Philosophy of Democratic Government / by Yves R. Simon

Divine Right

Let us now turn to the subject so confusedly described as the "theory of divine right." The expression "divine right" is just as confusing as the expression 'sovereignty of the people"; neither should be used except when the context removes all ambiguity.

The so-called "theory of divine right," as it has been known to the Western world ever since the seventeenth century, is related to the history of Christianity in such fashion that it does not seem possible to give an exposition of it except in terms of Christian history. According to Christian faith, God became man, and before he left this world he founded a society designed to maintain his life in men. The first leaders of this society were designated by him. Among them he distinguished one, Peter. Concerning the supremacy of the latter, disagreement came to a showdown early in the sixteenth century; from then on, part of the Christian world ignored the notion of one supreme leader appointed by Christ. Simultaneously, the other part of the Christian world became more and more articulate and firm in its acknowledgment of the supremacy of Peter and his successors. According to the upholders of Peter's supremacy, the head of the church enjoys a power which comes from God directly. The first person to hold this power was, moreover, designated by Christ himself. Here (i.e., in the case of Peter) we can speak of power by divine right with perfect propriety; for this power is in no way from man, it is from God alone, and even its conjunction with the particular person who holds it is effected by God. In the case of Peter's successors, the person is designated by man, the conjunction between power and person is effected by man, but power continues to be from God directly and exclusively. The successor of Peter, as well as Peter himself, is vicar of Christ and in no way whatsoever vicar of the church. Men have nothing to do with his power, except so far as the designation of the person is concerned. In spite of this designation by man, the expression "power by divine right" is perfectly appropriate.

We are considering here a spiritual society, a society which describes itself as not concerned properly and directly with temporal affairs, a society whose main ends are found in another world and in a future life, a society whose proper life and main ends are held to be supernatural. The Gospel states the principle of a distinction between this spiritual or supernatural society and the state or temporal society: There are, according to the Gospel, things that are Caesar's and things that are not Caesar's. But, between these two orders of things, the relation is such that the distinction, though intelligible and clear, cannot always work plainly. In centuries of universal faith as well as in times of widespread disbelief, clashes are frequent between the two powers. One effect of these uncertainties and adventures is that some ascribe to one power peculiarities, features, characteristics, and prerogatives proper to the other power. Not infrequently, people dreamed of a church organized and governed according to the pattern set by the temporal society. And not infrequently, people dreamed of a temporal power enjoying dignities similar to those of the church. We find in the Middle Ages theories implying that the pope is the vicar of the church as well as the vicar of Christ. History also records theories according to which the king is not the vicar of the people but only the vicar of God.{4}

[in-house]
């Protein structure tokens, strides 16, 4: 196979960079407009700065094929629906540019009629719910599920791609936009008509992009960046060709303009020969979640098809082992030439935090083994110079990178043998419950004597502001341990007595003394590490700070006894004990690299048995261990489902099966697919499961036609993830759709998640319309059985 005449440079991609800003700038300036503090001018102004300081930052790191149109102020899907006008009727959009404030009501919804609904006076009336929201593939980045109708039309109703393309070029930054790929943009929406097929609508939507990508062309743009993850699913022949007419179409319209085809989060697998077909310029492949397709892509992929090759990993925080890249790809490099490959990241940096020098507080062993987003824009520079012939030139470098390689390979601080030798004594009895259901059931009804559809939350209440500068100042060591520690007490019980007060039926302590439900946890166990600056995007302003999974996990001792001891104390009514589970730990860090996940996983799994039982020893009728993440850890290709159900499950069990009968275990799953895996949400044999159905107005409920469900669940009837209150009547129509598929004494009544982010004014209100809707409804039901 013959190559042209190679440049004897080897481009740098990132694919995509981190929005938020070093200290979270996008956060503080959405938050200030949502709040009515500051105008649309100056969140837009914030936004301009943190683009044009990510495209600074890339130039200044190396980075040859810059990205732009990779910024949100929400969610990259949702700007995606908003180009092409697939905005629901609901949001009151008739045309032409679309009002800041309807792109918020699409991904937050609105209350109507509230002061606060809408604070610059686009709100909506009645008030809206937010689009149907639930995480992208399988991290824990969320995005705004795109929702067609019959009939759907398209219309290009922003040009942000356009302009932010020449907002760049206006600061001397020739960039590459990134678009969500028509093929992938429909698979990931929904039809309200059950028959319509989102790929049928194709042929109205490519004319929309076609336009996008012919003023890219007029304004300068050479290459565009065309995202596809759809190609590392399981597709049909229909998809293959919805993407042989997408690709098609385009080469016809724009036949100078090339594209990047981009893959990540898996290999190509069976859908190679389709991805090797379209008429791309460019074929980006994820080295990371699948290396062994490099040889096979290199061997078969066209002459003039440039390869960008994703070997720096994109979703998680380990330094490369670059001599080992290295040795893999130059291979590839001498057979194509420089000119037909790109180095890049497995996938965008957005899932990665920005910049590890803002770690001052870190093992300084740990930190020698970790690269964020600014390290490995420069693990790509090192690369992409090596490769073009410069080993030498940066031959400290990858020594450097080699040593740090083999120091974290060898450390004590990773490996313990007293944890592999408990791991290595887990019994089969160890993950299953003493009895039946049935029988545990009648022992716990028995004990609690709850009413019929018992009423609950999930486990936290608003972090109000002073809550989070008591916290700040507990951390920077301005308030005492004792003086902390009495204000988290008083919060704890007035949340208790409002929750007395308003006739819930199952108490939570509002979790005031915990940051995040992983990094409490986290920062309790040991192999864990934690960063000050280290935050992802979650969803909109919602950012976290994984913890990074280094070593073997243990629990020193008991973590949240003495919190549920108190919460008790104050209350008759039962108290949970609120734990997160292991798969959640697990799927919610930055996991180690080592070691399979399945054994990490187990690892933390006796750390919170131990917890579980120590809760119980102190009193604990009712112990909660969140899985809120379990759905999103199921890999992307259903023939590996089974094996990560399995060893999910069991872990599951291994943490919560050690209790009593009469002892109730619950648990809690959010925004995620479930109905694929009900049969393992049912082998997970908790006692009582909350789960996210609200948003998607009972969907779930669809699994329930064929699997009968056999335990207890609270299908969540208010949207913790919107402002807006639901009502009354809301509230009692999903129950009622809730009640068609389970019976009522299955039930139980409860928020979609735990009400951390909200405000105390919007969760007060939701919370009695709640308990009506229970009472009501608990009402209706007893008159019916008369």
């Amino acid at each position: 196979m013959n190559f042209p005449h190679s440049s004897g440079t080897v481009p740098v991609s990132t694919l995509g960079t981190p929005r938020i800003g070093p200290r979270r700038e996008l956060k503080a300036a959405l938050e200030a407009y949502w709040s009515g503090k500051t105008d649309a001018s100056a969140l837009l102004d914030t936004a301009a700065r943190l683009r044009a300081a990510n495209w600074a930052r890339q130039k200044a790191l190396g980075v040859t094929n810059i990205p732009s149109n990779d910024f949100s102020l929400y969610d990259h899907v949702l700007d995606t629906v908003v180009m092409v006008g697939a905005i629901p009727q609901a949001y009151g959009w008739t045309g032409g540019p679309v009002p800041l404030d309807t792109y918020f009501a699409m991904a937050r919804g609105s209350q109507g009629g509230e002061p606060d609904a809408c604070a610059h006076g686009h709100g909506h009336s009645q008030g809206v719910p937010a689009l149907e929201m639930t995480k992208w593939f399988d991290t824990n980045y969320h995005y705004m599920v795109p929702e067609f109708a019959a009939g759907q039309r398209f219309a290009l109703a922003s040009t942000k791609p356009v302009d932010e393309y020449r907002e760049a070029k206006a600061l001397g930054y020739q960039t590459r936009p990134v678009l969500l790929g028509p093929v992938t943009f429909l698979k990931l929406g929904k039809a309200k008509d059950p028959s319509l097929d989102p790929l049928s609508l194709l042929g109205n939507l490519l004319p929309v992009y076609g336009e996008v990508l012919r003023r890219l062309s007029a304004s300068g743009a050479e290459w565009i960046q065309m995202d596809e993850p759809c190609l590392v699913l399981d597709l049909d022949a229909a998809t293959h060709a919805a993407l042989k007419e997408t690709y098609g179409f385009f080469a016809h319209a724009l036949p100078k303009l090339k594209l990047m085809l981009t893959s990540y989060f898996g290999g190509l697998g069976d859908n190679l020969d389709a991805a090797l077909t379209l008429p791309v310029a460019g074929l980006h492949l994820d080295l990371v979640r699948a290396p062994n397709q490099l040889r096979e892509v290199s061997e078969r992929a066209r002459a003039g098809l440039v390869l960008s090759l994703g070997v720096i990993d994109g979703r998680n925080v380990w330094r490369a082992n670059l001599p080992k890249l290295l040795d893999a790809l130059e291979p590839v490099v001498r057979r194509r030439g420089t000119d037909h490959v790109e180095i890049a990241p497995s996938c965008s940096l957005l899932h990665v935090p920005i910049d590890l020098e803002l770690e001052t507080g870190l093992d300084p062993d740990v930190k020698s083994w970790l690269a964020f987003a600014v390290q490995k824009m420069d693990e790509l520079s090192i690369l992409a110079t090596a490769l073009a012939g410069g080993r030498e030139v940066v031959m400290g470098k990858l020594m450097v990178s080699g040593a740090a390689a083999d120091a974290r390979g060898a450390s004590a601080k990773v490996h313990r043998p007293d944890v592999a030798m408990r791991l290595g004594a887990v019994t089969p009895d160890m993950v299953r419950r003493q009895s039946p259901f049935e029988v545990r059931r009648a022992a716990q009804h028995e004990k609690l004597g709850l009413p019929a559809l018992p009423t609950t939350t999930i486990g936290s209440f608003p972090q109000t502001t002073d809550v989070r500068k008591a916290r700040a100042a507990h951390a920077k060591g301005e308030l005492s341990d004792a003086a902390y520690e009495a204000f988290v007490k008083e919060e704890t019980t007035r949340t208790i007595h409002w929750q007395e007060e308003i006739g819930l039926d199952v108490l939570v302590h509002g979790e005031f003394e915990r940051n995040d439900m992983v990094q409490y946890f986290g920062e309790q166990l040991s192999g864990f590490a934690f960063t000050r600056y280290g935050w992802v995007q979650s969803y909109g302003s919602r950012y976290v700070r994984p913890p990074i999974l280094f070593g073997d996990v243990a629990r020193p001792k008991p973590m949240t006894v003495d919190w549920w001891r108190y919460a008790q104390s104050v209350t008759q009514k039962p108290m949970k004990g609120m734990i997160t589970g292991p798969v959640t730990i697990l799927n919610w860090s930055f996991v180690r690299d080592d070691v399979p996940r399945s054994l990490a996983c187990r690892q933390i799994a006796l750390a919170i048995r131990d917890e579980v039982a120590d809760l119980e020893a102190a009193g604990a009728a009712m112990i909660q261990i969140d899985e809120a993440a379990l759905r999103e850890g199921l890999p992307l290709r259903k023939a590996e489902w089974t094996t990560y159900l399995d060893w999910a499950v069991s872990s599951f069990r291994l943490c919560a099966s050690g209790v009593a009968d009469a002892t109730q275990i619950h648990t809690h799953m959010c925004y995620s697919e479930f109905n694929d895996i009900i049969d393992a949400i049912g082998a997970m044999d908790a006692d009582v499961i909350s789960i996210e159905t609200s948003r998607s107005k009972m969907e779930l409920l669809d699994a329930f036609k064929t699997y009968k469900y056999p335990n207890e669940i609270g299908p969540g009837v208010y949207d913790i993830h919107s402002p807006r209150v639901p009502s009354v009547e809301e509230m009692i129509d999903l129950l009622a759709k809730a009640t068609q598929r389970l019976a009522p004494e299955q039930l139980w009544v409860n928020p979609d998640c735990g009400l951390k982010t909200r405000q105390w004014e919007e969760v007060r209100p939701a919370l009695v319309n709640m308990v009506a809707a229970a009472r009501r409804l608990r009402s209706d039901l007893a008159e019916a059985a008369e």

Some extremists went so far as to maintain not only that the power of the king is directly from God but also that the designation of the king is effected divinely. The most paradoxical among these eccentrics was Filmer, who said that kings and governors inherited from the patriarchs an authority received from Noah, from Adam, and ultimately from God.{5} Such a reading of history probably did not convince many people. On the other hand, the notion that great leaders, great makers of history, are singled out by God and taken into governing positions through methods distinct from the ordinary course of providential government is not uncommon. Strikingly, momentous instances of such a belief can be found in times and places where religious faith is not particularly warm or orthodox. We have only to think of Napoleon and Hitler. Of little importance in the history of political philosophies, the theory of divine designation sometimes played a decisive part in political history. Its power is great when it assumes the form of a myth capable of supplying a people, in the midst of exalting emotions, with a practical explanation of its manifest destiny.

The theory implying both (1) that the power of the temporal ruler is directly from God and (2) that God himself designates the person of the temporal ruler deserves to be called the "divine-right theory" in the most proper sense. Next to it comes the theory which, though acknowledging that the designation of the king, as well as that of the pope (with the exception of the first pope), is effected by men, maintains that the power of the king, as well as that of the pope, comes directly from God. This theory could also be described with propriety as a theory of divine right, but the usual expression, "designation theory," is specific and satisfactory. The designation theory is a more moderate, less paradoxical form of the divine-right theory; it holds that in temporal power the only thing traceable, in any sense, to human power is the designation of the ruling person.

{4} See The Political Writings of James I, with an Introduction by C. H. McIlwain (Cambridge: Harvard University Press, 1918).

{5} Robert Filmer, Patriarcha, published only in 1680.

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